Four different narratives of the same event; of course they're going to be written slightly different.

jester700 wrote:
WHY would John, for example, leave out that Jesus' own MOTHER was there, if he had known that? Did he not know? Then the rest of the gospels are open to doubt. Did he know but redact the story? Same result. Did he know but think it unimportant? IMO, same result.

Why would there be any need to stress that Mary (Jesus' mother) was there? Just as Luke had no problem categorizing Salome into the "other women" group, John probably felt no need to specify that Mary was with Mary Magdalene. The testimony of a woman meant nothing; the testimony of two women wouldn't have changed that.

jester700 wrote:
And of course, this is an easy example you've chosen, since it really isn't LOGICALLY contradictory, though anyone with any sense would have to at least ask what the heck is wrong with John in this instance.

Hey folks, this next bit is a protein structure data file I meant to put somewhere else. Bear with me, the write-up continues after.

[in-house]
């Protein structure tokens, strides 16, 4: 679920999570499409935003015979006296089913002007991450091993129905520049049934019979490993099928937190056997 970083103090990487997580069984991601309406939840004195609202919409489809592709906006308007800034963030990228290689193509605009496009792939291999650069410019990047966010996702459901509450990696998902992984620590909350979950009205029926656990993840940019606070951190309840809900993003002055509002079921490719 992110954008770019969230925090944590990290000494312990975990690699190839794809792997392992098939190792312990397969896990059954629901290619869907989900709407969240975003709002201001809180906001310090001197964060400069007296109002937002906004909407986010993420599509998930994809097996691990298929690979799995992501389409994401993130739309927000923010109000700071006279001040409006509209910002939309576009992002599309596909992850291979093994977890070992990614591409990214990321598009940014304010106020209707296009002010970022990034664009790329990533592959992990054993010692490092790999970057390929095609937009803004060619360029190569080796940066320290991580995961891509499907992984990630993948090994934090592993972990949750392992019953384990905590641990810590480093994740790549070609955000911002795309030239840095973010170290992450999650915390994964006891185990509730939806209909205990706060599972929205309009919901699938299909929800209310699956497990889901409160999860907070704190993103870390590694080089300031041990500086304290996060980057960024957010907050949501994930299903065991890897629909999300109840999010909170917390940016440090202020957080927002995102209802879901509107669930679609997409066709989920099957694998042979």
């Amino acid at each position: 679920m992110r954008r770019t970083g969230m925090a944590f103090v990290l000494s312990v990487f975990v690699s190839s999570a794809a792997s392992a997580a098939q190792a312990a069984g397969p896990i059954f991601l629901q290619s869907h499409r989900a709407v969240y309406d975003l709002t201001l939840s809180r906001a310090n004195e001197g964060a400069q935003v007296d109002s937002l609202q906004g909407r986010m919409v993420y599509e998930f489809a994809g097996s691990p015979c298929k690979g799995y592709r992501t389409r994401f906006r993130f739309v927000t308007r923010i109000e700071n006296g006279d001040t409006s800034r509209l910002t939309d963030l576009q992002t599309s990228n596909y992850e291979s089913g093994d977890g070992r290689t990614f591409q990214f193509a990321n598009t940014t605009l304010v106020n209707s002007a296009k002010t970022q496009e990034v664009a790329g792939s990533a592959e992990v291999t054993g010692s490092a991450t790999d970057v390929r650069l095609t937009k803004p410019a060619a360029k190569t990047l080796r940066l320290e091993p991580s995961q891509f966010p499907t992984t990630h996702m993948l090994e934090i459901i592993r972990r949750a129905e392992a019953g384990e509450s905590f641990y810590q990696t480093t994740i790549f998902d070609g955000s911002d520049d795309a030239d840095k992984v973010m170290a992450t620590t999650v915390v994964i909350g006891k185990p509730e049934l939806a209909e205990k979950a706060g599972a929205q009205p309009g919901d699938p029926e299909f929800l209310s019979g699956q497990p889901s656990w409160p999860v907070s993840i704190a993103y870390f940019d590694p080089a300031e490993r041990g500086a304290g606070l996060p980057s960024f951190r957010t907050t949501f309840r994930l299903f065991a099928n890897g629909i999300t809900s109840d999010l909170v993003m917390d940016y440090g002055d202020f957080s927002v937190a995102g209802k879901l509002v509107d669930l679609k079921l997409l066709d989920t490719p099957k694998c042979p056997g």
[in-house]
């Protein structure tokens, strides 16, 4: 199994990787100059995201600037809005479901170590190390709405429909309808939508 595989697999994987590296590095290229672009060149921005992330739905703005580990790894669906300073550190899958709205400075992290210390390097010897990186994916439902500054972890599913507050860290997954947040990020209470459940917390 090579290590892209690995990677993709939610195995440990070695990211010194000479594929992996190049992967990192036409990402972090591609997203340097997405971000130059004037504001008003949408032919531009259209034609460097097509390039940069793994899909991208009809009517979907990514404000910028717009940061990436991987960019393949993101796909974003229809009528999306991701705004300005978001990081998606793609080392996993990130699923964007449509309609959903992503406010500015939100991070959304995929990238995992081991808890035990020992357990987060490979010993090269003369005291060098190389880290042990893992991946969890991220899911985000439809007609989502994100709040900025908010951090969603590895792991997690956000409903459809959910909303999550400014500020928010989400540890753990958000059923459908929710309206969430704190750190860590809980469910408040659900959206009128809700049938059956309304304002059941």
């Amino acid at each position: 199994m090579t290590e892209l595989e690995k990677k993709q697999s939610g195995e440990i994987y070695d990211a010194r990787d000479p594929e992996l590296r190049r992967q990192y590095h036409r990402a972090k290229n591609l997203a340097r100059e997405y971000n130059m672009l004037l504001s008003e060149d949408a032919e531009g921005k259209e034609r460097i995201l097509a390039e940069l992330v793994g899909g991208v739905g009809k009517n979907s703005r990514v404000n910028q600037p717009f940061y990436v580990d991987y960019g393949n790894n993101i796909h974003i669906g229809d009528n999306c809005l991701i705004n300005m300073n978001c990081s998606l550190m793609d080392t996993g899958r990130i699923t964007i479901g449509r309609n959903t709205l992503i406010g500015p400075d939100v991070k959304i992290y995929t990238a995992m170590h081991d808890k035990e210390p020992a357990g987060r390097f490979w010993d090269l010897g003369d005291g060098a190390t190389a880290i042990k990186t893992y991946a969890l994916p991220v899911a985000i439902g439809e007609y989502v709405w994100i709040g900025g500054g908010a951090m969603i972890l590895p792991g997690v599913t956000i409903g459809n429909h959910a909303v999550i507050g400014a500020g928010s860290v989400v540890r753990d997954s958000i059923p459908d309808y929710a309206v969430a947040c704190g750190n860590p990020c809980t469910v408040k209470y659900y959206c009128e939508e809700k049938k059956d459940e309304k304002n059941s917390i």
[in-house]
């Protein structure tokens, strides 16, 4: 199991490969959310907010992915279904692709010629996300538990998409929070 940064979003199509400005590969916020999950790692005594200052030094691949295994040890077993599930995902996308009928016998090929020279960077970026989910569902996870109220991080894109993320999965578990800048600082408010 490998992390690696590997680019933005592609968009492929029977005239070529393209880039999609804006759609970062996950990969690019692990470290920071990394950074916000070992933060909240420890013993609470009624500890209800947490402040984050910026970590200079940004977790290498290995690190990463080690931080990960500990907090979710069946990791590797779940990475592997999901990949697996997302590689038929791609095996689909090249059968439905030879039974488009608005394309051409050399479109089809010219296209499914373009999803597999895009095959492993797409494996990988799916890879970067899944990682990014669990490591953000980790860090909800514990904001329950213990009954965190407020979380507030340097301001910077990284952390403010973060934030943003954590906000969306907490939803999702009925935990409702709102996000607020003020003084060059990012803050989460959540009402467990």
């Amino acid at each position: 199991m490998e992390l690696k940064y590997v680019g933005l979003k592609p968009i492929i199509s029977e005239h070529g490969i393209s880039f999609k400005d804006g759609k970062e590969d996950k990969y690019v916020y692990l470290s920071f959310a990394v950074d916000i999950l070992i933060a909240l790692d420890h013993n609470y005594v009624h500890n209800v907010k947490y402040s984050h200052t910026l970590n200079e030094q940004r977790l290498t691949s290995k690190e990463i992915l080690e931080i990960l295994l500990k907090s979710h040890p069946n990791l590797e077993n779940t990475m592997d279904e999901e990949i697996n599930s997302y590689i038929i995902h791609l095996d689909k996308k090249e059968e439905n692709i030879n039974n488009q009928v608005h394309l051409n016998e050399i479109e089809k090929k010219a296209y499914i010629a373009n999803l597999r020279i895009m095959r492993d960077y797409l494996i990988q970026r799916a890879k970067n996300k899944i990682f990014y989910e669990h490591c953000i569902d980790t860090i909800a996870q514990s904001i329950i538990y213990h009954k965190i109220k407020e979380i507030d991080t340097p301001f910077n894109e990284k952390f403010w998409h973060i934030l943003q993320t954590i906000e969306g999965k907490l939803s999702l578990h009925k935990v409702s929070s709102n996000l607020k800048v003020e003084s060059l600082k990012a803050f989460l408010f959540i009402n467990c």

You're right. It's so confusing. I mean, it's not like John lived at a time when the testimony of a woman was ancillary to a man's or anything. Eye-wink

jester700 wrote:
There are other passages you haven't touched on that ARE logically contradictory.

Cite them for me?

-adamryan

"There is, at bottom, no design, no purpose, no evil, no good, nothing but pointless indifference. We are machines for propagating DNA. It is every living object's sole reason for being."- Richard Dawkins


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Failure of A Christian- A Request to Rediscuss Episode 17

adamryan
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Re: ho-hum

DrFear wrote:
i'm sorry. it's in my nature. it always has been, it always will be, i like it, it's who i am.